I’m not trying to make light of Hoffman’s accomplishments but the fact is he racked up a lot of his saves in no-pressure situations for the loser Padres and his blown saves made all the difference between his team finishing 4th instead of 3rd and giving the San Diego fans yet another reason to look forward to football season, while Rivera has performed in the crucible of New York for a team where his perfection is not only expected, it is taken for granted.

  Is Rivera the greatest relief pitcher of all time? I'd give him my vote, but but not just based on the counting of saves. Relief pitching has evolved to the point that half of the pitching staff is reserved to get a slim lead after 5 innings to a dominant closer like Rivera. Last week the Yankees lost 2-1 to the lowly Seattle Mariners in 12 innings and Rivera didn’t even play. He was not going to pitch unless the Yankees had a lead with an inning left and only then Rivera would come in to save the game. 40 years ago, the best relief pitcher would come in after the starter and pitch for 3 or 4 innings even if they couldn’t get a save. In the early 70’s the Yankees traded a ham-an-egger 3rd baseman named Danny Cater to the filthy Boston Red Sox for a left handed relief pitcher named Sparky Lyle. It was one of the great steals of the 20th century. As a left-handed pitcher, Lyle was prone to give up big hits to right handed batters off the short ‘Green Monster’ fence in Fenway Park’s left field, but when he moved to Yankee Stadium with its 450 foot left field fence, those big hits became long outs and Lyle became the first true weapon out of the bullpen. But Lyle wasn’t used like relievers today. He would routinely come in when the score was tied or the Yankees were even losing and the bigger the game, the earlier he would come in. From 1972 to 1978, the least amount of innings Lyle pitched was 82.1. By contrast, Rivera has only pitched over 80 innings twice in his entire career (107 in 1996 before he was the closer, and 80.2 in 2001) and Hoffman went over 80 innings in a year 3 times with a high of 90 as a rookie. In 1977 Lyle pitched 137(!) innings in 72 games and was the first relief pitcher to win the Cy Young award as the best pitcher in the American League. In the current baseball climate the manager and pitching coach would be fired for abusing a pitcher like that but it was par for the course 35 years ago. Lyle’s reward for leading the team to the World Championship at the cost of years off his career was to be demoted to a setup man for Steinbrenner’s new toy, Goose Gossage and his 100 mile an hour fastball. Gossage pitched 134 innings in 1978. Gossage never impressed me as much as Lyle. It seemed to me that a good hitter would always take his fastball and put it in the seats for a home run. I recall George Brett and Kirk Gibson winning some big games against him that way. Lyle had a great slider and I don't remember anyone hitting a big home run off him.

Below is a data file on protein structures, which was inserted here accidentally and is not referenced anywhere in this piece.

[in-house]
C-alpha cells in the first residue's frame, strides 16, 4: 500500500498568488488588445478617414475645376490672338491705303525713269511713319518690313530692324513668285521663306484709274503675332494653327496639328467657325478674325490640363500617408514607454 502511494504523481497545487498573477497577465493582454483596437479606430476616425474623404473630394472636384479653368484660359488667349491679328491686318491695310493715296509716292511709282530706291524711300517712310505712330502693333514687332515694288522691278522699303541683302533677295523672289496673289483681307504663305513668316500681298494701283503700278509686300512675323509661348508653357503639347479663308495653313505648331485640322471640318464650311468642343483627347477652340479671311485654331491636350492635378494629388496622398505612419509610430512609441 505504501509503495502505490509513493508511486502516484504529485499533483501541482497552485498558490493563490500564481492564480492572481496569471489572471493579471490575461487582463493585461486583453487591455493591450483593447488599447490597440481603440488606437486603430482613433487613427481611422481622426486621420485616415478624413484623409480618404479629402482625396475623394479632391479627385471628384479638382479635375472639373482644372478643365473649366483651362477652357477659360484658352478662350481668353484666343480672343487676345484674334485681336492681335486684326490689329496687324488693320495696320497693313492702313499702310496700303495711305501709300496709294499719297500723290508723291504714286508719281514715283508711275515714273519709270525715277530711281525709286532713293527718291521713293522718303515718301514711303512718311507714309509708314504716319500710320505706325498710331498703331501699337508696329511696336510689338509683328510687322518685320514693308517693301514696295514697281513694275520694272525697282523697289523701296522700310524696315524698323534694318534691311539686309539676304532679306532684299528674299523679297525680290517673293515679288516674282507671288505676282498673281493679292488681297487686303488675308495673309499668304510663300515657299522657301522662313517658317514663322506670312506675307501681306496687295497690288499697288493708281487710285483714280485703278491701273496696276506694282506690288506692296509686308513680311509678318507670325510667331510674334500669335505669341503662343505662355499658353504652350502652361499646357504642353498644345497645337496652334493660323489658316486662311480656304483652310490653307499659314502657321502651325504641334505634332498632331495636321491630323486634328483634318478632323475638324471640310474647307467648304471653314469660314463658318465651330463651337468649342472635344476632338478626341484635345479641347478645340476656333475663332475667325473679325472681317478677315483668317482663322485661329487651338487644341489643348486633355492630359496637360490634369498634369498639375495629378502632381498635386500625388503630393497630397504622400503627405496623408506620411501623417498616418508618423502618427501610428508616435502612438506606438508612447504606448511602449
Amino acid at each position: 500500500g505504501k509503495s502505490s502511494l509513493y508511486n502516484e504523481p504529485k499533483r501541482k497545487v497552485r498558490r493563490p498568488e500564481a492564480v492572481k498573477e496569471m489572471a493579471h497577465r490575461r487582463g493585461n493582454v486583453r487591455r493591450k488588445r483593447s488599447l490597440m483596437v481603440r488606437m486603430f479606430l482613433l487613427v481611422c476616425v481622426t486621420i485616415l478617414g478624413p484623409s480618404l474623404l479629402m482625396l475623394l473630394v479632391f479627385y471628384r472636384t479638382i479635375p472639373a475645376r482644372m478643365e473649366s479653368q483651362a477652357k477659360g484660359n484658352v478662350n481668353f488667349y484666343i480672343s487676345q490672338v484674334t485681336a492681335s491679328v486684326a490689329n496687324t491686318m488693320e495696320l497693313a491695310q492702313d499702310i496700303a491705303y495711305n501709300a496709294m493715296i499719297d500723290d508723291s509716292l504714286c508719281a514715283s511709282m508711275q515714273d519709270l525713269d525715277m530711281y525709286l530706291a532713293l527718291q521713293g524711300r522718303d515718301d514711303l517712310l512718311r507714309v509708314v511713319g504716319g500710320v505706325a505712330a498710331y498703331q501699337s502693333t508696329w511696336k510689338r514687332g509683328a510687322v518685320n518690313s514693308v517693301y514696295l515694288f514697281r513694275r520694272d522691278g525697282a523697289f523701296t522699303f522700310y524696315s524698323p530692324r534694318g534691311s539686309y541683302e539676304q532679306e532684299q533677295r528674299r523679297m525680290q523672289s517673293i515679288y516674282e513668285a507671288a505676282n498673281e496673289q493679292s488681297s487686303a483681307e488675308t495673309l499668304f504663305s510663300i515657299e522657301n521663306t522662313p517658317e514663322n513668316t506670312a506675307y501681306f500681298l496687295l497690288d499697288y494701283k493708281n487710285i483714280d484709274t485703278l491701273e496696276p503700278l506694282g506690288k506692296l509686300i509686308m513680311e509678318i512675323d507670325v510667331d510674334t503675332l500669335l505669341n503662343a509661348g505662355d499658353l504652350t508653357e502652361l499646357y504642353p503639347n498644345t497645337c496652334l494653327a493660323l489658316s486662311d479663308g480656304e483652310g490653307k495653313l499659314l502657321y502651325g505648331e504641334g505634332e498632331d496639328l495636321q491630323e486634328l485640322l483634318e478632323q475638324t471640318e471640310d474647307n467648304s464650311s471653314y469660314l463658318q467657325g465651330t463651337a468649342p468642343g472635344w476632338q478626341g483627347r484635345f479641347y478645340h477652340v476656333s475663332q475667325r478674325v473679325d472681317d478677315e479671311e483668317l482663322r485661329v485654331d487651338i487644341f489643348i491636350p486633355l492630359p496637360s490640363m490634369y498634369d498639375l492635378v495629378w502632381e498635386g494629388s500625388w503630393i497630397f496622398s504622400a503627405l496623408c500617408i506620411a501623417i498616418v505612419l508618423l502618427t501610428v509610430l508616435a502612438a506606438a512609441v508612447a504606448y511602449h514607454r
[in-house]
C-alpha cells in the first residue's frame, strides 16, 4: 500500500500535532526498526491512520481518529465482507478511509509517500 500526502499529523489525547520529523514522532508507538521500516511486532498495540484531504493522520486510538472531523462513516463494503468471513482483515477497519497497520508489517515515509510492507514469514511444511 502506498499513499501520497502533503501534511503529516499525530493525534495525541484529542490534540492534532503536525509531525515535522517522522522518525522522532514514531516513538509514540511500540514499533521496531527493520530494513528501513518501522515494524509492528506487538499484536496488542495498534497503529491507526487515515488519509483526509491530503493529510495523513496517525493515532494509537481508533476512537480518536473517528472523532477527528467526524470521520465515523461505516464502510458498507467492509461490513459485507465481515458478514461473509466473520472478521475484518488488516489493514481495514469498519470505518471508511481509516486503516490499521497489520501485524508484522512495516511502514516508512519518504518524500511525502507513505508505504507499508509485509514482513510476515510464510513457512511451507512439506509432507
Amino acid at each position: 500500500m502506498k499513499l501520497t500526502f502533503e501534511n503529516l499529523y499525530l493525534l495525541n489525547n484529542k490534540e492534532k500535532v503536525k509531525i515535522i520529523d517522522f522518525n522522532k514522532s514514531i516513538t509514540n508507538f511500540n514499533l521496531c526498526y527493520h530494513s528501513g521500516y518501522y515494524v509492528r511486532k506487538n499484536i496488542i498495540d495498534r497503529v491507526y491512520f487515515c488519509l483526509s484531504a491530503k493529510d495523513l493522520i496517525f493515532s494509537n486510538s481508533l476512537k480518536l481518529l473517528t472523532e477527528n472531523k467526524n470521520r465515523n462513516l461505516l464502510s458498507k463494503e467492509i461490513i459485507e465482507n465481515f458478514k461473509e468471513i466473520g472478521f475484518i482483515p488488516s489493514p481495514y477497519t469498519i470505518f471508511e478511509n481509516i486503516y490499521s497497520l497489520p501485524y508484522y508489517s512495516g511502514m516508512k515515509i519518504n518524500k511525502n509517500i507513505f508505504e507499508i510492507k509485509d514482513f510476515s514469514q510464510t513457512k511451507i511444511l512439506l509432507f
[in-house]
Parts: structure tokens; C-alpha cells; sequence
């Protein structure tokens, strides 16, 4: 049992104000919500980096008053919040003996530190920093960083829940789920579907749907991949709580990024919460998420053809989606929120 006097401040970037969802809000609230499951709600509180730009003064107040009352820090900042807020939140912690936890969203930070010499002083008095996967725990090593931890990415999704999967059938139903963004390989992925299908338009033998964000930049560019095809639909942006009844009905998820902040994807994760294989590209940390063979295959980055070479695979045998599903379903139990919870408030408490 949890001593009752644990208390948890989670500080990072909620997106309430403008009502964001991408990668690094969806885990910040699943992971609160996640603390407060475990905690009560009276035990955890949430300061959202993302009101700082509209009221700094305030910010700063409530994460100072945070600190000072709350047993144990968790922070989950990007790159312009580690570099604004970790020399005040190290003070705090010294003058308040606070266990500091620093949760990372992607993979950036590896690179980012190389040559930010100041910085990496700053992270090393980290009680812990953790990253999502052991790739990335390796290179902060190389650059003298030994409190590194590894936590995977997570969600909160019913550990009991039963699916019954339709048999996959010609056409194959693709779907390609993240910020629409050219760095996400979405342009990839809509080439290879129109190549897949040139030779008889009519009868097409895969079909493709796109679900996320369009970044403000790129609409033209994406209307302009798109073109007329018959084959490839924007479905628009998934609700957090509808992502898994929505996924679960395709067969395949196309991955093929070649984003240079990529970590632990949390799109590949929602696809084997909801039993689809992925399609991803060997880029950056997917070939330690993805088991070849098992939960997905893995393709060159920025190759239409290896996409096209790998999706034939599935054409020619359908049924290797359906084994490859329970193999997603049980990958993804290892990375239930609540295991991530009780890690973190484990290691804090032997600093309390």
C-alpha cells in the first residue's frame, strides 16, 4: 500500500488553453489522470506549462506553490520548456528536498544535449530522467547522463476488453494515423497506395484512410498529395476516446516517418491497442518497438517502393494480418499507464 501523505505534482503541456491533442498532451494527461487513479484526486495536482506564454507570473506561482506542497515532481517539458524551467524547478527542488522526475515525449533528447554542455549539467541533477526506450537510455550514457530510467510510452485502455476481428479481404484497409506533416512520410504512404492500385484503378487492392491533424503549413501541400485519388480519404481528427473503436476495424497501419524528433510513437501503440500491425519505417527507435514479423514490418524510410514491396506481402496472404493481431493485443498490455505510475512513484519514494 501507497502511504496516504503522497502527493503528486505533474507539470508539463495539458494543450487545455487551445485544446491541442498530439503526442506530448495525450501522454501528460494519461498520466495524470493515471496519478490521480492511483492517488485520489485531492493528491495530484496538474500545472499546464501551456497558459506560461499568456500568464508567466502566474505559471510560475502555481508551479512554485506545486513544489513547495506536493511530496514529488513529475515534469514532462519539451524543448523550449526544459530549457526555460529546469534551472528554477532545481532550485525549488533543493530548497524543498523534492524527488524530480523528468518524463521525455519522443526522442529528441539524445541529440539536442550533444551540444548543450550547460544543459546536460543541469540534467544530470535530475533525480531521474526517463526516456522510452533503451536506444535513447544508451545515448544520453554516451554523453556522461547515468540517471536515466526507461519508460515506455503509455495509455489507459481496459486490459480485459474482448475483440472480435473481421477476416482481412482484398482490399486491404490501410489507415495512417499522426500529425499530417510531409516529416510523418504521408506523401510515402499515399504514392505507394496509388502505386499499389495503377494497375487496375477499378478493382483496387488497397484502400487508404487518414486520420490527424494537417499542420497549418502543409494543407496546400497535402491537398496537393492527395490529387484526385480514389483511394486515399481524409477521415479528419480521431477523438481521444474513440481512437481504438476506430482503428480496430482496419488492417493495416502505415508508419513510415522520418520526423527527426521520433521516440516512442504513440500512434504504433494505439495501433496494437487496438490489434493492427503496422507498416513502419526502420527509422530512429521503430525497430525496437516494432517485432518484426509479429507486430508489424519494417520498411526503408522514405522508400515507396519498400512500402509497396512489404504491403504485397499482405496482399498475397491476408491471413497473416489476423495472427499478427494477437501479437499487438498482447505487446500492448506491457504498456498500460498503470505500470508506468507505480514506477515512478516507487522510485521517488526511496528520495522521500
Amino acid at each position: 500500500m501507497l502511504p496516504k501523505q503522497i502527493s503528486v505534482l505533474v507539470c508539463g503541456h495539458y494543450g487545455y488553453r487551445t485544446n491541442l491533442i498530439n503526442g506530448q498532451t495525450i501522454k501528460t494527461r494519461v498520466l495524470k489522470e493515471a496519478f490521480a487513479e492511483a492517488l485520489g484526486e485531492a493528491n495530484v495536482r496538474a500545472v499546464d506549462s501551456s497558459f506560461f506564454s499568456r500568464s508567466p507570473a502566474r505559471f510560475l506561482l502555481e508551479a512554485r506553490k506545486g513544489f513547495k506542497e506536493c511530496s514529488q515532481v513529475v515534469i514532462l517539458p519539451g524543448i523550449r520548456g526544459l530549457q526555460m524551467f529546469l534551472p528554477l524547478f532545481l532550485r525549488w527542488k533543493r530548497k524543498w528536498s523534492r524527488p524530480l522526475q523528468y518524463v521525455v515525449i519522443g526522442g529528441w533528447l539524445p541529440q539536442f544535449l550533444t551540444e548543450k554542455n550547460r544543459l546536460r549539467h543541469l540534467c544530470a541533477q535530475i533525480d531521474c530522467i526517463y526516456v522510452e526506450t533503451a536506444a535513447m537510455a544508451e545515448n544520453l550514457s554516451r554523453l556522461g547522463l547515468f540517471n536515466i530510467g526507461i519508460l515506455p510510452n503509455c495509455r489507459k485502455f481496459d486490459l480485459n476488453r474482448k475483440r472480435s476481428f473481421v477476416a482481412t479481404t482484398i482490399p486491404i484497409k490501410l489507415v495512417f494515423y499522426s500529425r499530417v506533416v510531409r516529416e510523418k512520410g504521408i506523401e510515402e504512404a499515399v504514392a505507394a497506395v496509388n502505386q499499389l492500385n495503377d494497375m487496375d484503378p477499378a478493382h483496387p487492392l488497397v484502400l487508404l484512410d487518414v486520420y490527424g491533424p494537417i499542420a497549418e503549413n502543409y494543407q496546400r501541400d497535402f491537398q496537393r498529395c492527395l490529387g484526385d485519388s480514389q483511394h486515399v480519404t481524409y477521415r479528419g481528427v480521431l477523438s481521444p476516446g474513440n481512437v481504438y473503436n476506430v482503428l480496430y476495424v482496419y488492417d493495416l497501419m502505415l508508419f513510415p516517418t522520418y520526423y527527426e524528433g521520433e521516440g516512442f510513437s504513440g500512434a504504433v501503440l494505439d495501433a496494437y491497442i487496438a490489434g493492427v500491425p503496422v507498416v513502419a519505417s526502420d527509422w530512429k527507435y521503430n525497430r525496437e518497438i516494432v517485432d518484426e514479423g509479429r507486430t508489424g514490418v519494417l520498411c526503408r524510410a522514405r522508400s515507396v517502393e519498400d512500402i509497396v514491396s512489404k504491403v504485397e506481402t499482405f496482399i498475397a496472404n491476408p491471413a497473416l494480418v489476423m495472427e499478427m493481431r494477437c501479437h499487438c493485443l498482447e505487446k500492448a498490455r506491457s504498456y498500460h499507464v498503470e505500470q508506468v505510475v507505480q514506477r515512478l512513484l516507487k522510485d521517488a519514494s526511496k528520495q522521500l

How many saves could pitchers like Lyle and Gossage have racked up if they had been used the way Hoffman and Rivera were? I don’t know if they would have hit 600 but they surely would have had hundreds more. And I’m not even talking about the other relievers of the 70’s and before. If I had to take one reliever to save a game that my life depended on, I think I’d probably take Lyle since he was a hero of my youth. But my life would also be in good hands with Rivera. He is such a great closer that when I think of him, instead of thinking of all the times he closed out a playoff or World Series game, I think of the shock and disbelief I felt at the handful of times he didn’t get the job done (2001 World Series Game 7, 2004 playoffs against the filthy Red Sox Game 4, 1997 vs. the Indians). I’m lucky that I’ll be able to someday tell my grandchildren that I saw both Sparky Lyle and the great Rivera pitch.